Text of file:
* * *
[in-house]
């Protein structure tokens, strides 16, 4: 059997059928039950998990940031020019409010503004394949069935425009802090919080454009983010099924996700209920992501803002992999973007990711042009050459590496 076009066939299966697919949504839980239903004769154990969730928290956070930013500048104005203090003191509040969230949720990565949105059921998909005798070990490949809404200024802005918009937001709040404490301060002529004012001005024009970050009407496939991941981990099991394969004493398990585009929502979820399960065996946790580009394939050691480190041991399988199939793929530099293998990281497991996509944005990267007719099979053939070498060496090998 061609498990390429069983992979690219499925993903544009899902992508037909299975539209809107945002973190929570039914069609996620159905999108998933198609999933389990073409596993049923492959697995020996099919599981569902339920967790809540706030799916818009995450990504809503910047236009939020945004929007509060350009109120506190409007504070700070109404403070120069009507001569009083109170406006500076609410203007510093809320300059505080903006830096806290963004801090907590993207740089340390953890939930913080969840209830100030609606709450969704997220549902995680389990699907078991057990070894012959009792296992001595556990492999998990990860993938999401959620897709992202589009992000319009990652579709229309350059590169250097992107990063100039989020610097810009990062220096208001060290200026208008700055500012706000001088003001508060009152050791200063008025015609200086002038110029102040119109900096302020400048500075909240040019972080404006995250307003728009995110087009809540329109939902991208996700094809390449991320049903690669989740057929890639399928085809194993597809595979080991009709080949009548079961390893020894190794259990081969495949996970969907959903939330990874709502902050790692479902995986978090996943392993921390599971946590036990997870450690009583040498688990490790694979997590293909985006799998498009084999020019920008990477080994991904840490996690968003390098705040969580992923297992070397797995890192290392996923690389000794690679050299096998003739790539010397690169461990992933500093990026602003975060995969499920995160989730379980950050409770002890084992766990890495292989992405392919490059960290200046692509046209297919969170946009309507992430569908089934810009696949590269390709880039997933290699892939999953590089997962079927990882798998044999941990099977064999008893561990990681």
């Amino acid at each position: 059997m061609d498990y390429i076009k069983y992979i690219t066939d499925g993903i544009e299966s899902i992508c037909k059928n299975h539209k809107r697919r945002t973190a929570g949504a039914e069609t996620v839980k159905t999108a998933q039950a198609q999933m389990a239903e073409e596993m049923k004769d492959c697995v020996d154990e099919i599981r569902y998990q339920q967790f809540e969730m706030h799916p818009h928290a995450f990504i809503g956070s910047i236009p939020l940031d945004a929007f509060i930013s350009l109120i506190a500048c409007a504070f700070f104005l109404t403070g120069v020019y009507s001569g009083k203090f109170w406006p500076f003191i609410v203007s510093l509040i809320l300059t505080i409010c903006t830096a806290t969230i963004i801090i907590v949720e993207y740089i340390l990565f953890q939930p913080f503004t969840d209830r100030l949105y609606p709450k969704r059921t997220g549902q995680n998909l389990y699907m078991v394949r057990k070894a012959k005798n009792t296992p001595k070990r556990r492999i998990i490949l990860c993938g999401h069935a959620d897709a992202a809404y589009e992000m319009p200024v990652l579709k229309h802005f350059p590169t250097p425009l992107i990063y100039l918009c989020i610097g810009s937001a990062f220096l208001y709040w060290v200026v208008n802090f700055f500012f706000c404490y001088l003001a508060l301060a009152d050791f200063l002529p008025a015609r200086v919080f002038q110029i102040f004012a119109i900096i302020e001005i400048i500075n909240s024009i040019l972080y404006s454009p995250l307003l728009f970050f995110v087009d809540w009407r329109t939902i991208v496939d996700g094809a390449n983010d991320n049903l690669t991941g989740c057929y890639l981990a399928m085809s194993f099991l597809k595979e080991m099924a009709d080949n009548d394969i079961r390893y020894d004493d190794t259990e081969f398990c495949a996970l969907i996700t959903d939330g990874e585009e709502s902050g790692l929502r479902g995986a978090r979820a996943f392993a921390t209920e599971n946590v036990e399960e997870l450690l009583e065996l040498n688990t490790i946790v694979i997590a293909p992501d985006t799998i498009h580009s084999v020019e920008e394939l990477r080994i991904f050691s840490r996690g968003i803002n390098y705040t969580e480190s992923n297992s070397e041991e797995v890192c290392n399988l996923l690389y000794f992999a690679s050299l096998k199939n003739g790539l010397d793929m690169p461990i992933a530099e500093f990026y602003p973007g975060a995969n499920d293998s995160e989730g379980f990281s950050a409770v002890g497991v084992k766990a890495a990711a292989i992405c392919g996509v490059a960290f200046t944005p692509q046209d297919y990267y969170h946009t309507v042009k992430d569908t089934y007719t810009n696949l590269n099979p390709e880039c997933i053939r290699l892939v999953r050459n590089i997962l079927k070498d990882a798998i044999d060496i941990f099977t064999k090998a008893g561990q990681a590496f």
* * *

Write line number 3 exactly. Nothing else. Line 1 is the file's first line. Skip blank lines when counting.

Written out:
């Amino acid at each position: 059997m061609d498990y390429i076009k069983y992979i690219t066939d499925g993903i544009e299966s899902i992508c037909k059928n299975h539209k809107r697919r945002t973190a929570g949504a039914e069609t996620v839980k159905t999108a998933q039950a198609q999933m389990a239903e073409e596993m049923k004769d492959c697995v020996d154990e099919i599981r569902y998990q339920q967790f809540e969730m706030h799916p818009h928290a995450f990504i809503g956070s910047i236009p939020l940031d945004a929007f509060i930013s350009l109120i506190a500048c409007a504070f700070f104005l109404t403070g120069v020019y009507s001569g009083k203090f109170w406006p500076f003191i609410v203007s510093l509040i809320l300059t505080i409010c903006t830096a806290t969230i963004i801090i907590v949720e993207y740089i340390l990565f953890q939930p913080f503004t969840d209830r100030l949105y609606p709450k969704r059921t997220g549902q995680n998909l389990y699907m078991v394949r057990k070894a012959k005798n009792t296992p001595k070990r556990r492999i998990i490949l990860c993938g999401h069935a959620d897709a992202a809404y589009e992000m319009p200024v990652l579709k229309h802005f350059p590169t250097p425009l992107i990063y100039l918009c989020i610097g810009s937001a990062f220096l208001y709040w060290v200026v208008n802090f700055f500012f706000c404490y001088l003001a508060l301060a009152d050791f200063l002529p008025a015609r200086v919080f002038q110029i102040f004012a119109i900096i302020e001005i400048i500075n909240s024009i040019l972080y404006s454009p995250l307003l728009f970050f995110v087009d809540w009407r329109t939902i991208v496939d996700g094809a390449n983010d991320n049903l690669t991941g989740c057929y890639l981990a399928m085809s194993f099991l597809k595979e080991m099924a009709d080949n009548d394969i079961r390893y020894d004493d190794t259990e081969f398990c495949a996970l969907i996700t959903d939330g990874e585009e709502s902050g790692l929502r479902g995986a978090r979820a996943f392993a921390t209920e599971n946590v036990e399960e997870l450690l009583e065996l040498n688990t490790i946790v694979i997590a293909p992501d985006t799998i498009h580009s084999v020019e920008e394939l990477r080994i991904f050691s840490r996690g968003i803002n390098y705040t969580e480190s992923n297992s070397e041991e797995v890192c290392n399988l996923l690389y000794f992999a690679s050299l096998k199939n003739g790539l010397d793929m690169p461990i992933a530099e500093f990026y602003p973007g975060a995969n499920d293998s995160e989730g379980f990281s950050a409770v002890g497991v084992k766990a890495a990711a292989i992405c392919g996509v490059a960290f200046t944005p692509q046209d297919y990267y969170h946009t309507v042009k992430d569908t089934y007719t810009n696949l590269n099979p390709e880039c997933i053939r290699l892939v999953r050459n590089i997962l079927k070498d990882a798998i044999d060496i941990f099977t064999k090998a008893g561990q990681a590496f």